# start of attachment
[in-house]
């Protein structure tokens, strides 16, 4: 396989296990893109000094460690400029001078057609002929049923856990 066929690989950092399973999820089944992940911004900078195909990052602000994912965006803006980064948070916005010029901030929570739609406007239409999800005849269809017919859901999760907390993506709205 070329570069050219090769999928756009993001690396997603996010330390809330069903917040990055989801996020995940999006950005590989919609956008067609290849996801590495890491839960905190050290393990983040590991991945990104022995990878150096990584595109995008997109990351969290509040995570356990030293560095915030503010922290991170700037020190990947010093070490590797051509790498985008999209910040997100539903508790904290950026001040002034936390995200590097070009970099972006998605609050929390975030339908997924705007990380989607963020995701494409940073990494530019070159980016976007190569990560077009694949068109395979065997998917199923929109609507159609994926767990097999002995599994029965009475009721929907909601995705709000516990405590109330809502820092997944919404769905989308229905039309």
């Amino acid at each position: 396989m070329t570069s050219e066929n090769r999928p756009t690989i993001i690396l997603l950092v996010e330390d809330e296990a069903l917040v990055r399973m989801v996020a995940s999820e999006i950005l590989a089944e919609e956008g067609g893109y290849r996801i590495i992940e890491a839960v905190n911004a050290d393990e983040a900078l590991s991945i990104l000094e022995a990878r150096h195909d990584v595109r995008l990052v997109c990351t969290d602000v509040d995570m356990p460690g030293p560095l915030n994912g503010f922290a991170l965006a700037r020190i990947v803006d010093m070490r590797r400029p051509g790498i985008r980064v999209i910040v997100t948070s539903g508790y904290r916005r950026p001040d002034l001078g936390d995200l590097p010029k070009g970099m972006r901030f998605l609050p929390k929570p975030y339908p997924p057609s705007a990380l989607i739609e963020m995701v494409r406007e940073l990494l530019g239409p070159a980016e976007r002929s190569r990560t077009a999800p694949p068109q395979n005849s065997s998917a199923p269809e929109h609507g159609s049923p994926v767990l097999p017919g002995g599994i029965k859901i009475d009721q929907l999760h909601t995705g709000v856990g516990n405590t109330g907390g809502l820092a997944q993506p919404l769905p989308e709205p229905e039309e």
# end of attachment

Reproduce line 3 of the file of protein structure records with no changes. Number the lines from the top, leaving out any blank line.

């Amino acid at each position: 396989m070329t570069s050219e066929n090769r999928p756009t690989i993001i690396l997603l950092v996010e330390d809330e296990a069903l917040v990055r399973m989801v996020a995940s999820e999006i950005l590989a089944e919609e956008g067609g893109y290849r996801i590495i992940e890491a839960v905190n911004a050290d393990e983040a900078l590991s991945i990104l000094e022995a990878r150096h195909d990584v595109r995008l990052v997109c990351t969290d602000v509040d995570m356990p460690g030293p560095l915030n994912g503010f922290a991170l965006a700037r020190i990947v803006d010093m070490r590797r400029p051509g790498i985008r980064v999209i910040v997100t948070s539903g508790y904290r916005r950026p001040d002034l001078g936390d995200l590097p010029k070009g970099m972006r901030f998605l609050p929390k929570p975030y339908p997924p057609s705007a990380l989607i739609e963020m995701v494409r406007e940073l990494l530019g239409p070159a980016e976007r002929s190569r990560t077009a999800p694949p068109q395979n005849s065997s998917a199923p269809e929109h609507g159609s049923p994926v767990l097999p017919g002995g599994i029965k859901i009475d009721q929907l999760h909601t995705g709000v856990g516990n405590t109330g907390g809502l820092a997944q993506p919404l769905p989308e709205p229905e039309e």